Sunday, September 15, 2019

In-work Homelessness

One in four households in England found to be homeless or under threat of homelessness last year were in paid work at the time.

Of more than 260,000 households facing a homelessness crisis, more than a quarter of applications for council support were made by a household member who was in paid employment at the time. In some areas, the proportion of working households facing losing their homes was much higher, reaching more than half in one council, Rutland in the East Midlands. Newham council in east London accepted homelessness more than 40% were in work. In-work households made up 31% of cases in south-east England and 30% in London and the east of England, compared to just 17% in the north east, where housing is cheaper.

Polly Neate, the chief executive of Shelter, said, “We regularly hear from distressed people who are facing the unforgiving reality of holding down a job while having nowhere stable to live. Despite working all the hours they can, too many people have been pushed into the housing emergency by expensive private rents, punishing housing benefit cuts and a chronic lack of social homes.”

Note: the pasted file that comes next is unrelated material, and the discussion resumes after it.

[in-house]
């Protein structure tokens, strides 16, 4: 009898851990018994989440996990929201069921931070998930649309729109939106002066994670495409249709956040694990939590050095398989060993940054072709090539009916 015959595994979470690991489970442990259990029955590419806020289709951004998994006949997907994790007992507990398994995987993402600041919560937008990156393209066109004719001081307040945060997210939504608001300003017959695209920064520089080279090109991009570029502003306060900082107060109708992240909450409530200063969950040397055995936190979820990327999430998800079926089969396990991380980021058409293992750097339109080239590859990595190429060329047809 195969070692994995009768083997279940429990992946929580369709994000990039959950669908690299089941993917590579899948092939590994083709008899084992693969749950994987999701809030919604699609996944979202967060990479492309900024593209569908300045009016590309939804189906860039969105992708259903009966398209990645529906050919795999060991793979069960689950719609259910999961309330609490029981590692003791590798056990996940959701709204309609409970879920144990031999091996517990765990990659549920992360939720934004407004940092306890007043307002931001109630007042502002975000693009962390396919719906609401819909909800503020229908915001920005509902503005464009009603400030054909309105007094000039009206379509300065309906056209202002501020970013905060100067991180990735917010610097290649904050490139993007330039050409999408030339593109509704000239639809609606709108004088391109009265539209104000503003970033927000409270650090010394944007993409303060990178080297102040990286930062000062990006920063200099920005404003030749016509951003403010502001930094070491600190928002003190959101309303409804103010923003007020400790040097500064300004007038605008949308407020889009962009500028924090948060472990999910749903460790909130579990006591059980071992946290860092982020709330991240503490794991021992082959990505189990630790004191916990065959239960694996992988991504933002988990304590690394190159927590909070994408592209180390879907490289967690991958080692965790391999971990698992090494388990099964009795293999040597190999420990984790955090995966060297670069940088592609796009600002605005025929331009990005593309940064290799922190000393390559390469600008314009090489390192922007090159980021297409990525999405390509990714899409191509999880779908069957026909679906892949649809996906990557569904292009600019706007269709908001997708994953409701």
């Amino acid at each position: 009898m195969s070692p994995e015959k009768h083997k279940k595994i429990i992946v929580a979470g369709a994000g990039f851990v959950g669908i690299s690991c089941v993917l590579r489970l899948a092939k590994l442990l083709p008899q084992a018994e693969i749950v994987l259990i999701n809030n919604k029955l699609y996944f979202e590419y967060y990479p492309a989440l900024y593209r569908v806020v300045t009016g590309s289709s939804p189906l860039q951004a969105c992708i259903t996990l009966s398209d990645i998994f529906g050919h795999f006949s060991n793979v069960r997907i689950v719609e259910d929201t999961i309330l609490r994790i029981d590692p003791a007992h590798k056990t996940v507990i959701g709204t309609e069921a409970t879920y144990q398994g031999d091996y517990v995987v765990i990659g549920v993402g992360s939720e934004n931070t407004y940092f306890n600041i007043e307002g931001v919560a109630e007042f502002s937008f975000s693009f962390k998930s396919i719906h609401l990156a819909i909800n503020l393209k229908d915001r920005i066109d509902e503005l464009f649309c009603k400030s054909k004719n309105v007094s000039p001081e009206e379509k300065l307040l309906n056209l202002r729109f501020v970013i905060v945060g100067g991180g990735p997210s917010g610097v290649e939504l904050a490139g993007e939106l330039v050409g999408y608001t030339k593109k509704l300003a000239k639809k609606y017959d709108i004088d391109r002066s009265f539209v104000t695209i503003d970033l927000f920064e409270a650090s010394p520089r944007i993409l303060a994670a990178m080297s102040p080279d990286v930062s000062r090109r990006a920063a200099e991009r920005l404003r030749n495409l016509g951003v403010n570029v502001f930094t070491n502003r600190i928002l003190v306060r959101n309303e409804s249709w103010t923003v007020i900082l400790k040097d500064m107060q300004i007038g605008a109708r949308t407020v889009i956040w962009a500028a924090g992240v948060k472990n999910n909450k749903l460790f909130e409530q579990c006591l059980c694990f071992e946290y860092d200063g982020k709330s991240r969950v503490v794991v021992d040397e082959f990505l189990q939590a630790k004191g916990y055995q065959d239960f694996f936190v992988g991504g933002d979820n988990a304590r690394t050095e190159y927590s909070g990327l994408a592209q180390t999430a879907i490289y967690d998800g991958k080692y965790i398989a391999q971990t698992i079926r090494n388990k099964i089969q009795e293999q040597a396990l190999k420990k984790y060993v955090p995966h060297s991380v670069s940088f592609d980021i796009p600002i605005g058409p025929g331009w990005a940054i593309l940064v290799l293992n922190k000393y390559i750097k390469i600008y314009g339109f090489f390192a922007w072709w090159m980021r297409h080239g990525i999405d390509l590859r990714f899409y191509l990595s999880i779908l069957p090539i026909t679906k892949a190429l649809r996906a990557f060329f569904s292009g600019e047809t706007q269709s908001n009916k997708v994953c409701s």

Overall, councils in England recorded 118,700 households as homeless and a further 145,020 as being under imminent threat of homelessness in 2018-19. Of those, 71,210 applications for council support were made by a household member who was in paid employment at the time, divided evenly between full-time and part-time work.

Frances O’Grady, the TUC’s general secretary, said: “No-one should face homelessness in the UK. It’s shocking that so many working households face losing their home. It’s the result of a crisis of low pay and insecure work, with too many workers not knowing if they’ll make enough money from one week to the next. Britain needs a real pay rise to £10 per hour as soon as possible. We need cuts to housing benefit reversed. And we need exploitative zero-hours contracts banned once and for all.”

Darren Baxter, the housing policy and partnerships manager at the Joseph Rowntree Foundation, said: “It is totally unacceptable that a large number of working families are being locked out of our housing market. It undermines what we stand for as a society that low-paid, insecure work, unaffordable rents and a lack of support from our social security system are trapping people into poverty and homelessness.”

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